I initially wanted to research how animal rights led to children’s rights. It’s a weird story: Some people wanted to take a child away from abusive parents, but there was no system in place for that. They went to animal rights activists for help, and lawyers applied the animal rights reasoning to children’s rights. This was in New York — same thing happened in England. I found this story in The Better Angels of Our Nature by Steven Pinker. The trouble was a lack of sources. There were newspaper accounts that were very slippery indeed, and if I wanted to go further than that I’d probably have to get access to old ASPCA records and things like that, if those records even existed. I just didn’t have access to the sources I needed for a 20-page paper. (Maybe a blog post one day, though!)

That’s when I remembered Hunt’s theory about the novels making human rights possible. (She and her theory had also been mentioned at length in Better Angels, which I’d read for another class). A few quick searches revealed there were plenty of usable sources on the history of novels, history of literacy, history of human rights, and scientific studies of empathy, and surely with all those available I could smash them together somehow! Plus, it’s books. There’s no trouble finding primary sources, because you have the books themselves, plus often contemporary reviews of the books and letters from the author, because we authors tend to be wordy people.

Pamela Samuel Richardson cover
I wrote about Pamela for Banned Books Week.

Step 4: Reassess whatever you’ve ended up with

I took this step after I had the bones of my research paper ready. The novels/human rights intersection sounds smallish, but is really quite large, and I chose to focus on one transformative book. (Pamela, or Virtue Rewarded by Samuel Richardson). I’d started out with ancient Greece, with a more firm beginning in the Aztec Empire, intending to become a world-renowned expert in some tiny aspect of it. It was something of a gradual, incremental change, but now I was about to start an entire paper on a women’s novel from 1740 England, with the intent of going to museum school afterward. This plan was totally unrecognizable from what it had been before. Did I really want to do this?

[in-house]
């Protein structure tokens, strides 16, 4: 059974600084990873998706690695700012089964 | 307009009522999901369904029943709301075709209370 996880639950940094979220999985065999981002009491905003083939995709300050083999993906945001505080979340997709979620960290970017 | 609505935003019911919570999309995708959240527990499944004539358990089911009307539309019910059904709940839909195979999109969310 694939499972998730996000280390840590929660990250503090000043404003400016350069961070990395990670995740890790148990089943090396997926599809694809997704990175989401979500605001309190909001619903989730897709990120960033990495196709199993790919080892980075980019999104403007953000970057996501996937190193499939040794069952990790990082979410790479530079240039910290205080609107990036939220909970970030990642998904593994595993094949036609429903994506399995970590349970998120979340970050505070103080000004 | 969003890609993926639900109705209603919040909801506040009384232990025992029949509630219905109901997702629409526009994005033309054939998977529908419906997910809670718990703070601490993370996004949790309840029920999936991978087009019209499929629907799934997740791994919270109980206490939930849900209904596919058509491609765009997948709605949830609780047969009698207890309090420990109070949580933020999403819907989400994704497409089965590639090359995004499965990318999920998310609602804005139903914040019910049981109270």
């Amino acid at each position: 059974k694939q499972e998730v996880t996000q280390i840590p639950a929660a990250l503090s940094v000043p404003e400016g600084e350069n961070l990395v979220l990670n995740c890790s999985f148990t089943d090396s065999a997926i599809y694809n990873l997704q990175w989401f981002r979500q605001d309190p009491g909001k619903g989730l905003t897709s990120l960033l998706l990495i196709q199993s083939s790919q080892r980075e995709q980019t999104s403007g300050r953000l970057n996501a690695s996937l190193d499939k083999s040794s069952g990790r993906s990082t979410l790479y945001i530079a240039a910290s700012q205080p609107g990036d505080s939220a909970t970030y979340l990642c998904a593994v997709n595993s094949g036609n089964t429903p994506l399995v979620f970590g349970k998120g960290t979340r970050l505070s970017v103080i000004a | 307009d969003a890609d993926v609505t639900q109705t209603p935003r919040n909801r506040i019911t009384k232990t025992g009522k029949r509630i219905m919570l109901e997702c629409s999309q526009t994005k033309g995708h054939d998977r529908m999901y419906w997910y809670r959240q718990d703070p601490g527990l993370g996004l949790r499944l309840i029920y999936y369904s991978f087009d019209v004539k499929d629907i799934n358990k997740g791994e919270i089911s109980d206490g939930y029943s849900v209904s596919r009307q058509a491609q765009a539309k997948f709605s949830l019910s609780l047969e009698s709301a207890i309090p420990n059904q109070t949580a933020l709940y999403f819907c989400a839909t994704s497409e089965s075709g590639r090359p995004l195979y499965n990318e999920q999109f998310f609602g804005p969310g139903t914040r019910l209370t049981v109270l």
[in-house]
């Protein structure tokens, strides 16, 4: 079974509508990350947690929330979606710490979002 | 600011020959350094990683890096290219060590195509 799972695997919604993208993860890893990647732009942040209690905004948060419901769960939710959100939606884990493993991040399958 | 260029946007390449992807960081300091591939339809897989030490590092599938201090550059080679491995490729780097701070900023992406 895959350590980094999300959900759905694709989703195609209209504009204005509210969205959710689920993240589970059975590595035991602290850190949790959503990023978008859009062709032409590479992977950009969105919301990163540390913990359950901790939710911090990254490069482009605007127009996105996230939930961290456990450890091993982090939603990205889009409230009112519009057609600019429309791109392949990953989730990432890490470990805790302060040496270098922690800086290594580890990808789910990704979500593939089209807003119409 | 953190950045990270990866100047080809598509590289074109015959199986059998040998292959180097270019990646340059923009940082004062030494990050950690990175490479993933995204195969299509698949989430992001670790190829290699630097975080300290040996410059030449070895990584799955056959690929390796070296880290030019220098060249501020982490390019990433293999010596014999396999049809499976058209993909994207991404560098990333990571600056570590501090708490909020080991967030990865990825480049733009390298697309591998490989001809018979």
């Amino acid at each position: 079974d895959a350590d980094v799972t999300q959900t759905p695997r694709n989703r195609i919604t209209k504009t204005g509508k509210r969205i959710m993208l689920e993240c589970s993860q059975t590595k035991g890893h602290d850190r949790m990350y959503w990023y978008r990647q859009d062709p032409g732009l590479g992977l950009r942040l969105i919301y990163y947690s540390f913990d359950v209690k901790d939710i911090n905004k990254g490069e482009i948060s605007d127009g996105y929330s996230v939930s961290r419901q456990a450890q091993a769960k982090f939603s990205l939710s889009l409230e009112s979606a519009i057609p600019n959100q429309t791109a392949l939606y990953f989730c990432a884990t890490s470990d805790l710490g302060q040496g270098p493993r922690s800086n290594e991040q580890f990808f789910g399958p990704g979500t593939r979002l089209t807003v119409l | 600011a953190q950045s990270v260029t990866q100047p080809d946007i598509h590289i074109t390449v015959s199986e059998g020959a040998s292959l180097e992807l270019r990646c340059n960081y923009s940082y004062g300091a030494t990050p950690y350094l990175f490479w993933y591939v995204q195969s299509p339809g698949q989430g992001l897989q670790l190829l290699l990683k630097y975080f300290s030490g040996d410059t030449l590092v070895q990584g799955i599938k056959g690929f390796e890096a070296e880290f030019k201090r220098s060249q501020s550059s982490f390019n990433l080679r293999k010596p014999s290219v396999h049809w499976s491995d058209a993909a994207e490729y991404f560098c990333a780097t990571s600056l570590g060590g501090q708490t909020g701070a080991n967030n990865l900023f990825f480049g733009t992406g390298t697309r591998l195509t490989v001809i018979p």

Yes. Unqualified yes. Check off this step and move on.

Intermediary step before paper: Identify pitfalls

 

I knew right off the bat, and especially after doing my preliminary research, that writing about this topic might be tricky. It would be very easy to verge into literary analysis, or even sociology, rather than writing a real history paper. Those would be pretty interesting too, but NOT my field, and I wouldn’t be able to write a proper sociology paper even if I wanted to do that. I need to incorporate some literary analysis and some sociology or my argument won’t make sense, but I can’t let them take over the paper. Having these things written out beforehand was really valuable when it came time to do a detailed outline and research.

So, there I am! I’ve finished a first draft of the paper in question, and am just starting on a second draft. I hope this was helpful for y’all, and I’m happy to answer any questions about history major-ing or the topics in question.

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3 thoughts on “How to Choose a Research Topic

  1. I wish I’d so thoroughly thought through my undergrad focus… Rather than just gravitating to what most called to me in the moment. Though, I’d I continue with history work museum and public history work is what appeals, so I suppose being a bit of an eclectic historian works well.